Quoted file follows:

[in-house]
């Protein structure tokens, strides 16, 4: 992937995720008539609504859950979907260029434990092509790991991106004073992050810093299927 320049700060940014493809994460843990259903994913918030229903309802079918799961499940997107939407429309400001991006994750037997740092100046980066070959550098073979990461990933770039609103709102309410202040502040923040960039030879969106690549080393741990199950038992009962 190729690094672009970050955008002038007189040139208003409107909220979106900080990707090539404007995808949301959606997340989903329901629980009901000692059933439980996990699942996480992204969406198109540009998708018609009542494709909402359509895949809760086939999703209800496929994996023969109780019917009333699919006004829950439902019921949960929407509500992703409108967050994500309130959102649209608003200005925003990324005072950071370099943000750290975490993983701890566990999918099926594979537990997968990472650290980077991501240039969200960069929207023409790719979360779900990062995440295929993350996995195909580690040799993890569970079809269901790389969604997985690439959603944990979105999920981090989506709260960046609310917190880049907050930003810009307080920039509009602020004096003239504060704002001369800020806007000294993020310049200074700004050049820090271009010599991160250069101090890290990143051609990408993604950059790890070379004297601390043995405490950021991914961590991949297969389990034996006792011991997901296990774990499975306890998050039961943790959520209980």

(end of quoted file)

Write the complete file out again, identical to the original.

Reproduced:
[in-house]
């Protein structure tokens, strides 16, 4: 992937995720008539609504859950979907260029434990092509790991991106004073992050810093299927 320049700060940014493809994460843990259903994913918030229903309802079918799961499940997107939407429309400001991006994750037997740092100046980066070959550098073979990461990933770039609103709102309410202040502040923040960039030879969106690549080393741990199950038992009962 190729690094672009970050955008002038007189040139208003409107909220979106900080990707090539404007995808949301959606997340989903329901629980009901000692059933439980996990699942996480992204969406198109540009998708018609009542494709909402359509895949809760086939999703209800496929994996023969109780019917009333699919006004829950439902019921949960929407509500992703409108967050994500309130959102649209608003200005925003990324005072950071370099943000750290975490993983701890566990999918099926594979537990997968990472650290980077991501240039969200960069929207023409790719979360779900990062995440295929993350996995195909580690040799993890569970079809269901790389969604997985690439959603944990979105999920981090989506709260960046609310917190880049907050930003810009307080920039509009602020004096003239504060704002001369800020806007000294993020310049200074700004050049820090271009010599991160250069101090890290990143051609990408993604950059790890070379004297601390043995405490950021991914961590991949297969389990034996006792011991997901296990774990499975306890998050039961943790959520209980």